Taking the Patient’s History

Taking the Patient’s History

Ashford University

PSY 303

Taking the Patient’s History

Identifying Information

Name: Virginia Woolf

Date of Birth: March 28, 1882

Gender: Female

Ethnicity: White

Patient Location: London England

Virginia Woolf, born Adeline Virginia Stephen was born on March 28, 1882, to Sir Leslie and Julia Stephen of London, England. Virginia Woolf was a distinguished English novelist, critic, and essayist.

Chief Complaint/ Presenting Problem

Mrs. Woolf is complaining of headaches, sleeplessness, inability to concentrate, anxiety, nervousness, extreme excitability, and feeling intolerably depressed. Mrs. Woolf stated that she has thought of and attempted suicide in the past. The patient also revealed that she has been dealing with symptoms of depression since the age of 13 following the death of her mother in 1895, and symptoms resurfaced again in 1897 following the death of her step-sister Stella for who she was very close. She is finding it hard to control symptoms and fears that she will lose her sense of self and be forced to forgo writing.

Personal History

Mrs. Woolf grew up in a wealthy well-educated family in South Kensington London, England. She lived with her parents Sir Leslie and Julia Stephen, and her siblings three full siblings Vanessa Bell, Thoby Stephen, and Adrian Stephen, and four half-siblings George, Stella, and Gerald Duckworth, and Laura Makepeace Stephen. Mrs. Woolf was the youngest of the eight children. Mrs. Woolf did not receive a formal education she was tutored at home by her parents and obtained the majority of her education by reading from her father’s library. However, when Mrs., Woolf was 15 she did attend Kings College London where she took Greek, Latin, and German classes. Mrs. Woolf states that she prefers to keep the company of individuals who are of equal or higher intelligence as herself and does not care to engage with those who are of a lower class. Mrs. Woolf married Leonard Woolf in 1912 at the age of 30 years old, prior to her marriage to Leonard she was proposed to one other time by Lytton Strachey and would have probably accepted his proposal, however, he withdrew due to the fact that he was openly homosexual. Mrs. Woolf had an array of friendships that included individuals such as T.S. Eliot with whom she would attend dinner parties and the like.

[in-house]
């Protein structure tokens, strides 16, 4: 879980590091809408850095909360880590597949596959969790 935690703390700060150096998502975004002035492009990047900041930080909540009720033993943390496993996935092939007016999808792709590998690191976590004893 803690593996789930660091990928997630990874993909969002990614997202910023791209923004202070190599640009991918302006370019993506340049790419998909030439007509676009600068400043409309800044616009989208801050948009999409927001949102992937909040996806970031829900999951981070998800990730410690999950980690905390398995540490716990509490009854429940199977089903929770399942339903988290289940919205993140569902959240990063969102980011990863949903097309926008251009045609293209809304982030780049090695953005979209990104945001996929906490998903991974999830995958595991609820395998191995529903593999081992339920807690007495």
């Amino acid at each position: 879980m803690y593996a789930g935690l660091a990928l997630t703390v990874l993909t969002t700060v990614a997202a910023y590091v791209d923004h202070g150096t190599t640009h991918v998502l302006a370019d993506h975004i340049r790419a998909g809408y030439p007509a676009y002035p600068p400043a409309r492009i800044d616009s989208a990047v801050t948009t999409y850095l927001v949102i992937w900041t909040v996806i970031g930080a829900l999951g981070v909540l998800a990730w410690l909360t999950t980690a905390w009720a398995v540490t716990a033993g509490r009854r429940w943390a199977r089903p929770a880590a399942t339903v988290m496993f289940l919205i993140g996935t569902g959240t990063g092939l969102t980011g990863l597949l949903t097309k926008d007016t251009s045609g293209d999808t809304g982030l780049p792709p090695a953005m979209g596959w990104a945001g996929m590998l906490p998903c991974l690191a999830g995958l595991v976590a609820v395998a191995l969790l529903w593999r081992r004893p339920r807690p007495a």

Family History

There was quite a large gap in age between Mrs. Woolf’s parents at the time of her birth in 1882 her father Sir Leslie Stephen was age 50 and her other Julia Stephen was age 36. Mrs. Woolf was mainly cared for by her mother Julia Stephen, however, following the death of her mother in 1895, Mrs. Woolf was looked after by her older half-sister Stella Duckworth. Sadly, shortly after their mother’s death in 1895 Stella also passed away leaving Mrs. Woolf to be looked after by her older sister Vanessa Stephen. Mrs. Woolf and her full-blooded siblings Vanessa, Thoby, and Adrian would often join forces to separate themselves from their older half-siblings; however, the tides were ever turning as sibling rivalries took place. Mrs. Woolf comes from a wealthy well educated upper-class family. She spent time helping with the family newspaper. Her family would spend the summers on the Cornwall Coast and the winters in their London home near Kingston Gardens. Mrs. Woolf remembered her half-sister Laura Makepeace Stephen whom she states was looked up in the attic like a monster before her parents sent her off to an insane asylum when Mrs. Woolf was 13 years old, she stated that she used to make jokes in order to separate her own issues from those of her half-sister.

Therapy History

When Mrs. Woolf had her first manic episode at the age of 13 after her mother passed away she was treated by Dr. Seton the family physician who prescribed fresh air and exercise. After the death of her father in 1904 Mrs. Woolf required hospitalization for a short time due to a manic episode that lasted for many months. Following her hospitalization a psychiatrist by the named of George Savage provided therapy. Dr. Savage treated Mrs. Woolf with what is called the “rest cure”. The “rest cure” prescribed by Dr. Savage required her to stay in bed for long periods of time (six weeks to two months), only being allowed to move in order to brush her teeth. Mrs. Woolf was diagnosed with manic depression and bipolar episodes.


Encyclopedia of World Biography. (2019). Virginia Woolf Biography. Retrieved from https://www.notablebiographies.com/We-Z/Woolf-Virginia.html

Koutsantoni, K. (2012). Manic depression in literature: the case of Virginia Woolf. [Journal Article]. Medical Humanities, 38(1), 7-14. https://doi.org/10.1136/medhum-2011-010075

Reid, P. (2019). Virginia Woolf. Retrieved from https://www.britannica.com/biography/Virginia-Woolf/Major-period

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